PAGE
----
The Markets Rebound as Trade Tensions Cool

Though many market-influencing variables remain in play, the S&P 500 neared all-time high levels in September.

The markets have a lot to contend with as we close out the third quarter and the month of September. Financial fundamentals are taking a back seat to political considerations and trending sentiment partly because the data has been mixed, reports Raymond James’ Doug Drabik, managing director for fixed income research. Raymond James Chief Economist Scott Brown says job gains and wage growth should support consumer spending growth into 2020, more than offsetting a slow patch in business investment, while the Federal Reserve (Fed) has again lowered short-term interest rates to ensure against downside risks.

Adding to the mix are impeachment inquiries, unsettled Brexit, growth concerns in Germany and China, and pending U.S. elections. Trade negotiations between the U.S. and China remain uncertain, though officials are set to meet in both October and November, increasing optimism for a mini-deal. However, Washington Policy Analyst Ed Mills expects fluctuating sentiments between the two countries to fuel market volatility through the 2020 election.

On the other hand, Chief Investment Officer Larry Adam credits cooling trade tensions between the U.S. and China, an additional Fed rate cut of 25 basis points (bps) and solid domestic U.S. economic data for a rebound in risk-asset performance this month, which led the S&P 500 to rise to within 1% of all-time highs. The U.S. dollar also rose to its highest level since May 2017, and the 10-year Treasury yield bounced approximately 25 bps after it hit its year-to-date lows and lowest level (1.46%) since July 2016 on September 3.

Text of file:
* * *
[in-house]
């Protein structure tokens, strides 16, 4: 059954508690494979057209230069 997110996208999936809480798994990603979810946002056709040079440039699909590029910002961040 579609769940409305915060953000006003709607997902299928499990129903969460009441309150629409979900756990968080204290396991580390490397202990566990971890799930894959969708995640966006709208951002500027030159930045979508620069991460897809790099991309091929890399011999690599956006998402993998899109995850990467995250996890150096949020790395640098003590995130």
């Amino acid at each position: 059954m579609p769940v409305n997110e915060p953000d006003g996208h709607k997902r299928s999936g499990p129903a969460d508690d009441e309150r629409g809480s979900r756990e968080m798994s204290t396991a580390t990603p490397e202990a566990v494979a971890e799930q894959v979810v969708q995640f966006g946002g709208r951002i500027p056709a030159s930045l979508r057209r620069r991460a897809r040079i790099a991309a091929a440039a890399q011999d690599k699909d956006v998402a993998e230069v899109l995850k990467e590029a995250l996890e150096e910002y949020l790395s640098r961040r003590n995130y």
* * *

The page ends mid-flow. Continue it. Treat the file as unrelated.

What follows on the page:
In September, the Fed had to address a liquidity crunch in the repo market, which briefly spiked money market rates. In response, it may bring forward the start of a mini quantitative easing, according to Fed Chair Jerome Powell.

The month ended positively for the S&P 500 (1.72%), Dow Jones Industrial Average (1.95%), NASDAQ (0.46%) and the Russell 2000 Index (1.91%). The quarter also ended positively for the S&P 500 (1.19%) and the Dow Jones Industrial Average (1.19%), but negatively for the NASDAQ (-0.09%) and Russell 2000 Index (-2.76%).


12/31/18 Close

9/30/19 Close

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Bloomberg Barclays U.S. Aggregate Bond Index





Performance reflects price returns as of 4:00 p.m. ET on September 30, 2019.